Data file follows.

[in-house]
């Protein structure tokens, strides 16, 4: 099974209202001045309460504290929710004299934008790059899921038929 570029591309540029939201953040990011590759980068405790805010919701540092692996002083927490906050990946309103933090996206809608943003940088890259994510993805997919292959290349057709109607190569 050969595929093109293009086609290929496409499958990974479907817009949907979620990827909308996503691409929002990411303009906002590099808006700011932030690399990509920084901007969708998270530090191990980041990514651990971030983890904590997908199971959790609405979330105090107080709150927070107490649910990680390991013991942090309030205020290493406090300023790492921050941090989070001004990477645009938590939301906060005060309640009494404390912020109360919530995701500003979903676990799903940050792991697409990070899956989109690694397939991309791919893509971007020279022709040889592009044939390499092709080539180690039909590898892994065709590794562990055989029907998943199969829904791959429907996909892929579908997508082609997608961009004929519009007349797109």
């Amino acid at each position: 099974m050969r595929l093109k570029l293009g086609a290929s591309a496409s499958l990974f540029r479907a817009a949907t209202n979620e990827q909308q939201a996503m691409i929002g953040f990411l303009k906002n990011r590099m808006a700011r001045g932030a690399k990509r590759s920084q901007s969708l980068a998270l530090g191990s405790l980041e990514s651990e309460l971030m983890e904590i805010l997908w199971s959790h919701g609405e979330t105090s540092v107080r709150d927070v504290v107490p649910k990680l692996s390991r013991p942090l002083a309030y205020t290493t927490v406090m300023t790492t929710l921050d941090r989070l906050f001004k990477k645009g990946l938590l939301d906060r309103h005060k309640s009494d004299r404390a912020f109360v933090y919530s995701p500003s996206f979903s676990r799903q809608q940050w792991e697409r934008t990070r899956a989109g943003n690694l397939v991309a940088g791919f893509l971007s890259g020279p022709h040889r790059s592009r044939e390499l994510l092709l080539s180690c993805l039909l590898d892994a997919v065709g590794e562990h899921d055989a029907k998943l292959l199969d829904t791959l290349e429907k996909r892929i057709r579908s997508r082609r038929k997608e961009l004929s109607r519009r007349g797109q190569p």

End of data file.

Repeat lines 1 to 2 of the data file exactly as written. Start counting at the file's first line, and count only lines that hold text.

[in-house]
């Protein structure tokens, strides 16, 4: 099974209202001045309460504290929710004299934008790059899921038929 570029591309540029939201953040990011590759980068405790805010919701540092692996002083927490906050990946309103933090996206809608943003940088890259994510993805997919292959290349057709109607190569 050969595929093109293009086609290929496409499958990974479907817009949907979620990827909308996503691409929002990411303009906002590099808006700011932030690399990509920084901007969708998270530090191990980041990514651990971030983890904590997908199971959790609405979330105090107080709150927070107490649910990680390991013991942090309030205020290493406090300023790492921050941090989070001004990477645009938590939301906060005060309640009494404390912020109360919530995701500003979903676990799903940050792991697409990070899956989109690694397939991309791919893509971007020279022709040889592009044939390499092709080539180690039909590898892994065709590794562990055989029907998943199969829904791959429907996909892929579908997508082609997608961009004929519009007349797109």